Joshua Marshall nails quite precisely the nature of the Valerie Plame Wilson affair, in which an undercover CIA operative was identified publicly. You’ll recall that two “senior administration officials” apparently were responsible for this.
“It's next to certain that the president --- like the rest of those who read [columnist Robert] Novak's original column or heard about it --- knew this in mid-July. But it's absolutely certain he's known about it since September 27th,” Marshall says.
“And what has he done about it? Nothing.
“All mumbo-jumbo to the contrary, the universe of possible culprits is quite small. I suspect the identity of the two is already well-known in the White House. But even if that's not the case, the president could quickly figure out who they are --- probably by demanding that they come forward, and certainly by reviewing phone logs and emails. Yet he has done neither. …
“The president has said he wants to get to the bottom of this. Yet he has done nothing to get to the bottom of it. The only credible explanation is the obvious one: that he doesn't want to get to the bottom of it.”
OK, Marshall is liberal, you’d expect him to say something like that. But even hard-right William Kristol of the Weekly Standard gets it:
“Revealing the identity of covert CIA agents is a crime under certain circumstances. But given the strict stipulations of the relevant statute, it seems unlikely that the Justice Department investigation will ever lead to a successful prosecution of the leaker or leakers. That doesn't make the political reality or the moral responsibility any less urgent. … Surely he should do his utmost to restore the White House's reputation for honor and integrity by calling together the dozens of more-or-less ‘senior’ administration officials and asking whoever spoke with Novak to come forward and explain themselves. Presumably the relevant officials -- absent some remarkable explanation that's hard to conceive -- should be fired, and their names given to the Justice Department. The president might also want to call Mrs. Wilson, who is after all a government official serving her country, and apologize for the damage done to her by his subordinate's action.”
Apologize! What a concept.
Kristol sets his call for the administartion to clear up the Plame Wilson matter in the context of the need for an administration shakeup because of its constant internecine bickering, seeming inability to carry through on policy and faulty decision-making.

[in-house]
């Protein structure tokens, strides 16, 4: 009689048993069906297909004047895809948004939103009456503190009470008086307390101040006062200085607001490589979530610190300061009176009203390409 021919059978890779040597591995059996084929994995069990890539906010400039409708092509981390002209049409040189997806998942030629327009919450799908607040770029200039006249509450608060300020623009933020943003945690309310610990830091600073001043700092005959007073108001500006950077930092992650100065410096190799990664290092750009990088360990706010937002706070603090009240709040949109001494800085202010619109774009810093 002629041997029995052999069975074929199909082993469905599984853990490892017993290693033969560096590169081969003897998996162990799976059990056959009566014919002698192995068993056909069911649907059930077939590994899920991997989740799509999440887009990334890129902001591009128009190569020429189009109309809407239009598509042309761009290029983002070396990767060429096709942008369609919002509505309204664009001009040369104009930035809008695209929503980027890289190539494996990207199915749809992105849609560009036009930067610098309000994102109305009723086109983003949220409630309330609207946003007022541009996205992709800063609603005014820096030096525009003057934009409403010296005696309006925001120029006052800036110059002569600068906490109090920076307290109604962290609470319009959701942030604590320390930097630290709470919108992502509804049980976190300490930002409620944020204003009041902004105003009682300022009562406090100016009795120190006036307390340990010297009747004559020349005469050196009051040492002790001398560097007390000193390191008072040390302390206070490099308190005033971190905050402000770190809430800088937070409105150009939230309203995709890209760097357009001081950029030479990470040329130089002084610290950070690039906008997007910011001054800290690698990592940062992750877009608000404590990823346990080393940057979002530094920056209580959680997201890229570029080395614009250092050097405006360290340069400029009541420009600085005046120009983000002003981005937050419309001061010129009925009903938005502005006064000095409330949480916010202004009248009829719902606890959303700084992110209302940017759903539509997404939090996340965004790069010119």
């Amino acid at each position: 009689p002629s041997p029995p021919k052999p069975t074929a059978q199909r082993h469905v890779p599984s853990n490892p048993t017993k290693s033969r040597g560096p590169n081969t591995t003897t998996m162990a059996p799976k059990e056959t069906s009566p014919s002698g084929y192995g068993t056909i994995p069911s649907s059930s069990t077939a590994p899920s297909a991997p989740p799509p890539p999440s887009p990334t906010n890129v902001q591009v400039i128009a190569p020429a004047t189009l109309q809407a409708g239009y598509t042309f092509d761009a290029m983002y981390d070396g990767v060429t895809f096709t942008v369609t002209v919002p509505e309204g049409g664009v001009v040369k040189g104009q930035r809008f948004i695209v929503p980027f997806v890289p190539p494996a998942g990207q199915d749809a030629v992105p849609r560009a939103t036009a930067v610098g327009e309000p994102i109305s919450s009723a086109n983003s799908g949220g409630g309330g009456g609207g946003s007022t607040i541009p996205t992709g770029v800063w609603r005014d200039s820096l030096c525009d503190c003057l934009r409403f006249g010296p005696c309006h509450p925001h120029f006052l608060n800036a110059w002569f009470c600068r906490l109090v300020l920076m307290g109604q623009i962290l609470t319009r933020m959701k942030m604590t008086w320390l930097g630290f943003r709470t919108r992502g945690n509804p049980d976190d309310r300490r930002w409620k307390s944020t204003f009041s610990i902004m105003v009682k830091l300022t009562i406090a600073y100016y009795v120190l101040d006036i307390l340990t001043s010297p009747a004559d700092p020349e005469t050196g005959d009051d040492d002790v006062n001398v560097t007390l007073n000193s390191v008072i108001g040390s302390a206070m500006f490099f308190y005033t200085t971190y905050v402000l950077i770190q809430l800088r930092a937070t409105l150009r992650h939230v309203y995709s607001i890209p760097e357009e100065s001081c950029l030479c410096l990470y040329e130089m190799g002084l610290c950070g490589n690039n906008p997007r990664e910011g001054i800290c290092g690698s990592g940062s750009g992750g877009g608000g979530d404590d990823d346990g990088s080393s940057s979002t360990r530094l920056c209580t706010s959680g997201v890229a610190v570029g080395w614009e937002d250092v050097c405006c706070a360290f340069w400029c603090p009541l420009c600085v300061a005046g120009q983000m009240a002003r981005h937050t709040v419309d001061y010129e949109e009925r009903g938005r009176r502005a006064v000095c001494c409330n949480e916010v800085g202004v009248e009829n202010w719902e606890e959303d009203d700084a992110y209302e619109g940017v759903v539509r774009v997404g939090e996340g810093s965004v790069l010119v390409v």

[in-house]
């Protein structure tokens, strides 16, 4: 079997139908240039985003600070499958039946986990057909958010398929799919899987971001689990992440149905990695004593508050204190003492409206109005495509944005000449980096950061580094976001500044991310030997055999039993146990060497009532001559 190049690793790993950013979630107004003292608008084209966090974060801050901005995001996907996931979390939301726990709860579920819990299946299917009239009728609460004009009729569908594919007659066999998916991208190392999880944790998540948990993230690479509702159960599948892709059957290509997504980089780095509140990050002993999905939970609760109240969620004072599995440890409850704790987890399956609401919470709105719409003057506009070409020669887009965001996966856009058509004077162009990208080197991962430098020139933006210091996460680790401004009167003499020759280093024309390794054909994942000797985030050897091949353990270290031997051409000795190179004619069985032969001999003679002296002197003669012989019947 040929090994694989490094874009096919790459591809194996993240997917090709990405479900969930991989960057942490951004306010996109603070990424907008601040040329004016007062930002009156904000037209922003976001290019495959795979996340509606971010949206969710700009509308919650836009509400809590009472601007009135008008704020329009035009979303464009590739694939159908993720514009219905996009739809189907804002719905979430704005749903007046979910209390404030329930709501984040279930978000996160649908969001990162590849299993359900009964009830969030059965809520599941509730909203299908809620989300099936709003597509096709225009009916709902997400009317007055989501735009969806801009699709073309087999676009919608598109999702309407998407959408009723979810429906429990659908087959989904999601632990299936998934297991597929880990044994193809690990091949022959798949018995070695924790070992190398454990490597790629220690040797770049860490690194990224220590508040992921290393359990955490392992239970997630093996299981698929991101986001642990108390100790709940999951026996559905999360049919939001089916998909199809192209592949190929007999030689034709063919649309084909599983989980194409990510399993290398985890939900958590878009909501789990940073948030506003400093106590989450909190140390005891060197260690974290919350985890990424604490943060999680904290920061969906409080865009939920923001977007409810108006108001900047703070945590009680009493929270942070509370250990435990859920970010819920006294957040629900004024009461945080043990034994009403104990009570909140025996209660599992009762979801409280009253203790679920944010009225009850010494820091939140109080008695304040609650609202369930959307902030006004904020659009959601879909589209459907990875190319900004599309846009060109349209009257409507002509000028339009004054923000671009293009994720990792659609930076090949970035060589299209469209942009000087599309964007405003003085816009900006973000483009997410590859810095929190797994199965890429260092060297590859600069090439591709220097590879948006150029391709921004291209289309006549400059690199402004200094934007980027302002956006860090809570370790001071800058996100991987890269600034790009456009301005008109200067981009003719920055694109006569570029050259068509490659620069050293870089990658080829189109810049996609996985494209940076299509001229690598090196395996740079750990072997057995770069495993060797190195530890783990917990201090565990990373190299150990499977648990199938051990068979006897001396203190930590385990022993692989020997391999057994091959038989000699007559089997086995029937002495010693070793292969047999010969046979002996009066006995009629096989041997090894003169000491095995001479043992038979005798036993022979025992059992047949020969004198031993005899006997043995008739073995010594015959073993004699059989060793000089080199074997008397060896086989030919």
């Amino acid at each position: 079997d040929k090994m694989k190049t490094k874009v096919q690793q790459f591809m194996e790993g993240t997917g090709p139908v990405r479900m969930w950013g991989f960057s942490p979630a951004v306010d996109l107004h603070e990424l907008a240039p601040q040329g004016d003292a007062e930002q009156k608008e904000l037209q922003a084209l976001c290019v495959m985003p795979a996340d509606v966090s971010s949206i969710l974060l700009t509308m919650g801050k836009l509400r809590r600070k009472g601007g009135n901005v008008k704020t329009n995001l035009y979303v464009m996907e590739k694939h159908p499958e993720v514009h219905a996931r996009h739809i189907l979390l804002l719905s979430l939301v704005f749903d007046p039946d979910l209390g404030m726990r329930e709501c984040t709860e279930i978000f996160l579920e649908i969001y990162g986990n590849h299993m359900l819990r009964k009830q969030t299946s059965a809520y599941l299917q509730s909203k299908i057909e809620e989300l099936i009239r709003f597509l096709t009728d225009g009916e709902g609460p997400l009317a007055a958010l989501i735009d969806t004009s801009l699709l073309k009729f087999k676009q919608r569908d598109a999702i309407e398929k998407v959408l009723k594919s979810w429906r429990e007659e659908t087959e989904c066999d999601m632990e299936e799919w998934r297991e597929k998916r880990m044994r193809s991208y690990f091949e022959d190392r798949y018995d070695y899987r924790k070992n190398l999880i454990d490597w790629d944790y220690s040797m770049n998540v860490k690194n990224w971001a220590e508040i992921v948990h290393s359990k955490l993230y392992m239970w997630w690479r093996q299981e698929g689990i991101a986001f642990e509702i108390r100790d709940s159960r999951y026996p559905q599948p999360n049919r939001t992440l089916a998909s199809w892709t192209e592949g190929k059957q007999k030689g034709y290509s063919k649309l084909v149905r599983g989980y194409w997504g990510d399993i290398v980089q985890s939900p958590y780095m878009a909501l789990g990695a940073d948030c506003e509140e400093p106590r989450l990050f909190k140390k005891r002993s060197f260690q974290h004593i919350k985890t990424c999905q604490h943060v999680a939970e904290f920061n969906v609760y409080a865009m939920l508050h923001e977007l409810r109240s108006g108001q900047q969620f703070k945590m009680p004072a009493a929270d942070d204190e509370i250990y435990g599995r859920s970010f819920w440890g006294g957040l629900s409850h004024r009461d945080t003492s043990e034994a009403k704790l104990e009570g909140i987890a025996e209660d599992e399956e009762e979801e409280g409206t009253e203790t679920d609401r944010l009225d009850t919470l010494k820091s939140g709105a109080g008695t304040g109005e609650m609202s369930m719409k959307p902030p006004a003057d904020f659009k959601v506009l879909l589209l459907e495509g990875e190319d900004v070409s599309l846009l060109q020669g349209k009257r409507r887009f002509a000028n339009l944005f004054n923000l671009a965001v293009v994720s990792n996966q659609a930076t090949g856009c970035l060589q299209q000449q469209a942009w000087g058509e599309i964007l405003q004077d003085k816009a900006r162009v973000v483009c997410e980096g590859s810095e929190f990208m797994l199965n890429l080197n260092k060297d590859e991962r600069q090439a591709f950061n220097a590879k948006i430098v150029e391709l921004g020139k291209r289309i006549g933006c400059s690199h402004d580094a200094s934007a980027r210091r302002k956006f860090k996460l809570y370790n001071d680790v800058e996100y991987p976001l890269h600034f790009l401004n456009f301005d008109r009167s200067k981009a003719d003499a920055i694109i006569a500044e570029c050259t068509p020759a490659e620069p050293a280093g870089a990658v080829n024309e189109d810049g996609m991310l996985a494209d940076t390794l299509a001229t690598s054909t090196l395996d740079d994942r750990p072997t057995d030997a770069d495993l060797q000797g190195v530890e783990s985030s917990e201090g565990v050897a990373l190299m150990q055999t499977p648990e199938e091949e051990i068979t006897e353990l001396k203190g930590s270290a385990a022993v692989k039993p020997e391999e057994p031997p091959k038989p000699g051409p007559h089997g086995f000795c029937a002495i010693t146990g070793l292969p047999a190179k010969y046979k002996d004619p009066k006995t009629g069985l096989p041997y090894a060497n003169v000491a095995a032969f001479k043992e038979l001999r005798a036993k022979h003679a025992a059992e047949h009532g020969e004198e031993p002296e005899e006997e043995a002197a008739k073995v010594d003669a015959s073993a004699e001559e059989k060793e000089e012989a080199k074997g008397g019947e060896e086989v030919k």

“To govern is to choose,” Kristol writes. “Only one man can make the choices necessary to get the administration back on course. President Bush has problems with his White House, his administration's execution of his policy, and its internal decision-making ability. He should fix them sooner rather than later. Time is not on his side.”
Blogger Mark A.R. Kleiman, as usual, is all over the Plame Wilson affair and has this rundown on the sequence of events as they’re known so far.
Brian Flemming’s blog has a funny day-by-day chronology of White House action on Plame Wilson (scroll down to "76 Days"). But I wonder if Bush is laughing.
If things are going so well in Iraq, why do we need this?
Because the President doesn’t think they’re going so well, apparently. That’s the nut of this New York Times story reporting yet another reorganization of our approach to rebuilding Iraq and Afghanistan, this one to be controlled directly from the White House by National Security Adviser Condoleezza Rice.
“The creation of the group, according to several administration officials, grew out of Mr. Bush's frustration at the setbacks in Iraq and the absence of more visible progress in Afghanistan, at a moment when remnants of the Taliban appear to be newly active,” The Times reports. “It is the closest the White House has come to an admission that its plans for reconstruction in those countries have proved insufficient, and that it was unprepared for the guerrilla-style attacks that have become more frequent in Iraq. There have been more American deaths in Iraq since the end of active combat than during the six weeks it took to take control of the country.”
The new Iraq Stabilization Group undercuts both the Defense Department, which so far is in charge of the Iraq cleanup, and the State Department, which is in charge in Afghanistan.
It’s certainly true that success or failure in Iraq and Afghanistan ultimately is the responsibility of the president. But the more firmly he grasps this tar baby, the more difficult he’ll find it to extricate himself from the consequences of his policies. If things work out well in Iraq and Afghanistan, he’ll be a hero. If not, he may become the third one-term president in the last quarter-century.
The California mess: Was Davis an 'office batterer?'
Jill Stewart, a writer and commentator on California politics, said in a piece in the L.A. Daily News over the weekend that Gov. Gray Davis is an "office batterer" who mistreats loyal employees so harshly that one vowed never to work in the same room with him again and required psychological treatment.
Her piece, however, suffers from the same problem -- the anonymity of the accusers -- as did the L.A. Times story last week detailing Schwarzenegger's groping of women. It is, nonetheless, worth reading.
Slate blogger Mickey Kaus asks whether Arnold was really behind the recall effort from the beginning and makes an entertaining case that ought to give conspiracy buffs some fodder.
Bill Whalen in the Weekly Standard avoids exploring why anyone would want to vote for Schwarzenegger (other than that he isn’t Gray Davis) and gives the media some bad gas, a much easier proposition.
And that's all about our neighbors to the south ... for today.